The European Green Deal should be extended to include the Eurasian Economic Union.
By Dr. Fares Kilzie
In June, the European Commission will present a package of bills detailing the European Green Deal, a strategy that aims to reduce CO2 emissions by 55% to 1990 levels by 2030, improve energy efficiency by 32.5%, and increase the share of renewables in the energy mix up to 32%.
One of the critical instruments of the deal must be the Carbon-Border Adjustment Mechanism (CBAM). Better known as the “carbon levy”, CBAM will be the second building block in a cross-border carbon management system that began to take shape in 2005, when the European Union launched its emissions trading system (EU ETS). Unlike the latter, CBAM will directly affect almost all non-EU countries that export a bright palette of raw materials, including vital fossil fuels to the EU.
If countering measures are imposed, this will definitely lead to a progressive inflationary process, higher raw materials prices and could potentially even downgrade the competitiveness of many EU-based manufacturers.
Bringing not only a challenge but an opportunity
Among these exporting countries is Russia, for which carbon levy is often viewed as a clear and a present challenge, while in reality, it presents an opportunity. First, because Russia has already done a lot to decarbonize its economy. In 2018, CO2 emissions in Russia amounted to only 52.4% of the 1990 level, as follows from Greenpeace. This was achieved through a radical restructuring of the economy that occurred after the collapse of the USSR, when employment and output in industry and agriculture declined, while in the environmentally neutral service sector, it grew.
Russia will not be satisfied with what has been already achieved. In 2016, the country joined the Paris Climate Agreement, and in 2019 it ratified them, officially committing itself to reducing emissions. The agreements will be supported by a 20% reduction in CO2 emissions in the 12 largest industrial centers of the country, announced by President Vladimir Putin in his April presidential address. For this purpose, the authorities will modernize industries, housing and communal services, as well as transport and energy by 2024, and extend the quota system for harmful emissions to all cities where the problem of air quality is acute.
Legislative changes will play a similar role. Last April, the Russian Duma adopted in the first reading a bill on limiting greenhouse gas emissions, while in the Sakhalin region, preparations have begun for a pilot project on carbon trading, which will be fully launched in July 2022.
The much-needed low carbon incentive
Russia also has a massive industrial base in hydrogen, an industry for which a carbon levy will become an additional incentive. The government approved a short-term Roadmap for hydrogen anchoring the industry’s long-term goals in the Energy Strategy. According to its text, by 2024. Germany, which approved its hydrogen strategy in June 2020, could become one of the key markets for Russian producers. In the era of energy transition, hydrogen could play the same role for the two countries that gas played in the last third of the 20th century (remembering the “deal of the century” signed in 1970 by the USSR and the FRG).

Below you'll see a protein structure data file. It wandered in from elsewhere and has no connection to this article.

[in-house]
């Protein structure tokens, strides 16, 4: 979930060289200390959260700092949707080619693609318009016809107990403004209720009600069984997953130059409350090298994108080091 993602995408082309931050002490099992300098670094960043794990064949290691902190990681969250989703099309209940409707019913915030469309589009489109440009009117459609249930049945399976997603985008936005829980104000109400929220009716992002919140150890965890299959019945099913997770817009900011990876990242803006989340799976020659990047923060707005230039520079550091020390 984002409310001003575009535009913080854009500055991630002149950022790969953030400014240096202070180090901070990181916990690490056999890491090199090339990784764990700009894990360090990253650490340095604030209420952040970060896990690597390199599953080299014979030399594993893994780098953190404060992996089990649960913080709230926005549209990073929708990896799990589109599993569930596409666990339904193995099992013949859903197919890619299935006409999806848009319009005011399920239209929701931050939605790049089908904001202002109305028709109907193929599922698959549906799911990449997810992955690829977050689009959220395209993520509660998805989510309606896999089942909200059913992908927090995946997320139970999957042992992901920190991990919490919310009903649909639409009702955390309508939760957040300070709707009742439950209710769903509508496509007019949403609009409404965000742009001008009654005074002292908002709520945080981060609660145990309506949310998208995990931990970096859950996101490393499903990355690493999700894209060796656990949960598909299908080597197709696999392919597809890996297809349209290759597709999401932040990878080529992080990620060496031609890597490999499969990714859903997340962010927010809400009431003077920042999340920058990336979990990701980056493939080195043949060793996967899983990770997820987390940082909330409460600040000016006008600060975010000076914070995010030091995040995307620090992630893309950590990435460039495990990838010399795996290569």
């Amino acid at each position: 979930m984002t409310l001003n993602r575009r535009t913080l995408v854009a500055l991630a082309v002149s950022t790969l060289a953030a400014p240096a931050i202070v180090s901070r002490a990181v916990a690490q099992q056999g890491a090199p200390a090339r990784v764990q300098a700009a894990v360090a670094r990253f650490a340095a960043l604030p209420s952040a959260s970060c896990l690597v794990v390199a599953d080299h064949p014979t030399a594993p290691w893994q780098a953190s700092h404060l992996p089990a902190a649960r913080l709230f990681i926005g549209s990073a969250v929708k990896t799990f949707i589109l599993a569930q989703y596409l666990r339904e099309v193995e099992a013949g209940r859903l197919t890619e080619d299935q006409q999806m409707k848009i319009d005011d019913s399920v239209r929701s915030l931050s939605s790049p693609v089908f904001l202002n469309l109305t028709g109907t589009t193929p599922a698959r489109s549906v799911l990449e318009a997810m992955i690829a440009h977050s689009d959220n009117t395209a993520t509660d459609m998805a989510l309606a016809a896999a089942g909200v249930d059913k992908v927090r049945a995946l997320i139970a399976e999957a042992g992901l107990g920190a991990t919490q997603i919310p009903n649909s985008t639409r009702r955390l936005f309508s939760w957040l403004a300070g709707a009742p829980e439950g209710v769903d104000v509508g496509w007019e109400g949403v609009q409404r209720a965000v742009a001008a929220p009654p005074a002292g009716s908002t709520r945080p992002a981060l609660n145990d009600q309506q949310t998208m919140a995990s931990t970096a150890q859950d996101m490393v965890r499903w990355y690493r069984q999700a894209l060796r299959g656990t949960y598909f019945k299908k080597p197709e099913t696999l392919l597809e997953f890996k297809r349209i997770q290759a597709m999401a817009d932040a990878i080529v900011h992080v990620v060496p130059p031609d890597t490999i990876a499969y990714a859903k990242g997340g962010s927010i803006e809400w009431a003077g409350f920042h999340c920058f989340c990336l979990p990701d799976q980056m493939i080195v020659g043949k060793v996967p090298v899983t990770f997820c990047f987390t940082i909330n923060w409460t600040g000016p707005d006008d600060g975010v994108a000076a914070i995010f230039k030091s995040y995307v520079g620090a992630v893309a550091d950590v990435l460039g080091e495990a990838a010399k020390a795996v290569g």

The vast majority of companies in Russia are implementing ESG standards, supported by environmental and expert communities. An example is the rating of environmental transparency of Russian oil and gas companies, which has been first published since 2014 by the World Wildlife Fund (WWF) Russia with the CREON Energy group (recently, the rating began to cover companies from Kazakhstan and Azerbaijan). By ranking companies in terms of environmental disclosure, the rating forced them to issue non-financial statements regularly, not just occasionally. The rating also contributed to a lower flaring of associated petroleum gas (APG), given that the valuable use of APG is one of its components. In 2013, in the Khanty-Mansiysk Autonomous Okrug, a critical oil-producing region of Russia, the APG utilization rate was 90.9%, meanwhile, in 2019, it reached 94.4%, according to Rosstat data.
Finally, green standards are becoming more widespread in the Russian non-oil and gas industries. For example, in 2020, for the first time in its history, Russian Railways issued “green” ruble bonds (worth 100 billion rubles), and a couple of months ago placed “green” Eurobonds with a total amount of 250 million Swiss francs. These funds will finance green initiatives such as electric train purchasing.
Global issues – global solutions
With such a strong base, Russia cannot remain outside the global decarbonization agenda. Without Russia’s contribution, global decarbonization will be almost as impossible as nuclear deterrence was until 1969 when the USSR ratified the Treaty on the Non-Proliferation of Nuclear Weapons. The same effect could be brought about by the Eurasian Green Deal, which would extend the EU Green Deal to the Eurasian Economic Union (EAEU) led by Russia.
The first step of both parties could be to work together on the CBAM final configuration. How should a carbon levy be charged in reality? How to mutually minimize and distribute the high financial risks that will arise after it is introduced? How to vary tariffs on carbon exports and imports? By initiating a multilateral response to these questions on the principle of “One for all, and all for one”, it would be possible to define the basis of the Eurasian Green Deal. This will not only unite countries as diverse as Russia and Germany, Kazakhstan and Portugal, the Netherlands, and Belarus in the fight against climate change, but it will also make the energy landscape across all Eurasia much greener and competitively safer.